Browsing Tag

Ash Wednesday

Catholicism, Mission, The New Evangelization

In Defense of #Ashtag

February 18, 2015

There’s some hand wringing going on about #ashtag. Some see the #ashtag trend taking a sacred ritual designed to remind us of our mortality and twisting it into a self-centered exercise that profanes the sacred and misses the point of the day entirely. I disagree.

And as one of the people who helped bring #ashtag into popular usage (I wrote a very popular blog post encouraging its use for the FOCUS blog last year), I believe I have a unique perspective on this whole thing, and a small scrap of authority in regards to it all.

I’ll share my thoughts on some of the main arguments against #ashtag, then share some thoughts on the positives of #ashtag.

Argument Against 1: It’s Self-Centered, and Lent’s All About Dying to Self

I chalk this one up to the unfortunate connotation of the word “selfie.” Taking a selfie, no matter what the day, does not necessarily mean the one taking it is all into themselves. It means they’re taking a picture of themselves, probably to save a memory of what they’re up to. And with the convenience of smartphones, it’s easy (and fun) to take a picture of yourself. Could the person be taking a picture of themselves because they’re all wrapped up in themselves? Certainly, but it would be a mistake to assume such a motive is behind every selfie.

Argument Against 2: It’s Makes Our Fasting and Prayers Public, and Jesus Says To Not Do That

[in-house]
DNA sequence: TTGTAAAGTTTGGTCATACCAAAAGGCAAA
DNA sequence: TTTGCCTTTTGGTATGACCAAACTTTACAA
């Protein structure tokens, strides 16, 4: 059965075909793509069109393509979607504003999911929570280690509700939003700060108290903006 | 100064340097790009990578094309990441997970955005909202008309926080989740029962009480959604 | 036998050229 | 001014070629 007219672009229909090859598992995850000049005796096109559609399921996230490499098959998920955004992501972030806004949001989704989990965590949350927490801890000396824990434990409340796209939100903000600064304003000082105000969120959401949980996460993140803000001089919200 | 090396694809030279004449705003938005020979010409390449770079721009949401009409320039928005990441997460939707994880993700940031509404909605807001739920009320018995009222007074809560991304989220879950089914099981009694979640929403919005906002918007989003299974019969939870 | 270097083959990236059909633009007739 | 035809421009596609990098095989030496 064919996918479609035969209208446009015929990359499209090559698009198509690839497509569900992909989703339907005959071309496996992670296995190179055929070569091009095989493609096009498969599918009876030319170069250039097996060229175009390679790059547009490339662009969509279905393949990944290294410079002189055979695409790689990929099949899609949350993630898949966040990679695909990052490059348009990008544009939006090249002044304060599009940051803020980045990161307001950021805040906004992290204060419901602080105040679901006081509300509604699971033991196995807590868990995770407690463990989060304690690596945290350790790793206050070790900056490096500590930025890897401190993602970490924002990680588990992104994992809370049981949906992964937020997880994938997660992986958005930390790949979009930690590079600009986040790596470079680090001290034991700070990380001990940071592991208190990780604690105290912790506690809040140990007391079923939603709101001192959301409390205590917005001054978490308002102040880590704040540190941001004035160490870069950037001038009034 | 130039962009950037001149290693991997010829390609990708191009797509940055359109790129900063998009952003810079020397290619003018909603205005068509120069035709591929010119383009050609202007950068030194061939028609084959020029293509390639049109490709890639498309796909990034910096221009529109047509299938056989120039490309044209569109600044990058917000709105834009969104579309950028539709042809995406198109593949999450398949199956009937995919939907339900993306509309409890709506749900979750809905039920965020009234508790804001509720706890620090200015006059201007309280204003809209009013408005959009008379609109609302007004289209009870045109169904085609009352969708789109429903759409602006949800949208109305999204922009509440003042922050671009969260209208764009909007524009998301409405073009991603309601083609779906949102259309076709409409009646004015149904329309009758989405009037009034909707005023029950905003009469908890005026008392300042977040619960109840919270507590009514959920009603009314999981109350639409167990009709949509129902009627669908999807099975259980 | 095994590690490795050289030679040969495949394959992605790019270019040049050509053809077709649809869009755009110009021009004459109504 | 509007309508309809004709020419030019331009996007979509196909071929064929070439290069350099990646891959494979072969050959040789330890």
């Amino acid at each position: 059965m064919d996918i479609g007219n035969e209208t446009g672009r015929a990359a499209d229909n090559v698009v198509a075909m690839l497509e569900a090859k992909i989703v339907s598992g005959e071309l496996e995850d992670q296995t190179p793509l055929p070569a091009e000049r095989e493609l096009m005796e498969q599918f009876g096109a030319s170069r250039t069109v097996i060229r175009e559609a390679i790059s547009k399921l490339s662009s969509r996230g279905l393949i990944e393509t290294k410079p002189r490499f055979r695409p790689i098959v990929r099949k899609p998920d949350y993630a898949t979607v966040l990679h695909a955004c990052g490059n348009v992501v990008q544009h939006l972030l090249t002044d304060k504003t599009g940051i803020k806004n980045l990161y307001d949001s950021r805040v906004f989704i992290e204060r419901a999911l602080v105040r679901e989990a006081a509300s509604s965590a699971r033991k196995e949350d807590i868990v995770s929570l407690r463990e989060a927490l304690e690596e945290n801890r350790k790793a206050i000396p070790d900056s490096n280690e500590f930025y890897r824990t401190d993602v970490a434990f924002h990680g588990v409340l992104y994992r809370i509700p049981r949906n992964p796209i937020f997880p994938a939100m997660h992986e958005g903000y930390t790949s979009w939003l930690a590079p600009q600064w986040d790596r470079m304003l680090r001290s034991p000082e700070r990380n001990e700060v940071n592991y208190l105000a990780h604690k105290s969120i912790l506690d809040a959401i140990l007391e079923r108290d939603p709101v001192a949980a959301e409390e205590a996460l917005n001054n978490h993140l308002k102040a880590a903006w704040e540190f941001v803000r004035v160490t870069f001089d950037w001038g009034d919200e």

So do ashes on our foreheads. Or a crucifix on our necklace. Or saying grace before eating at a restaurant. Or priests and sisters wearing their habits or clerics in public. Or having a Mary statue in your yard. I would never skip going to the gas station on Ash Wednesday because I didn’t want people to see my ashes and end up “showing off.” In a similar way that I live part of my life at the gas station, I live part of my life online, and showing my ashes there is just sharing a part of me.

 

Why #Ashtag is a Good Thing

As we increasingly live online, our faith comes with us. Social media, at its best, connects people, forms communities, and encourages us. The beauty of twitter isn’t seeing how many retweets your timely joke gets, but is instead in the creative expression of ideas in such a short format. Facebook serves the user best not when used to quantify social standing and self-worth by counting how many likes a post received, but instead when it connects the user to other people, real people, who offer encouragement and companionship in life.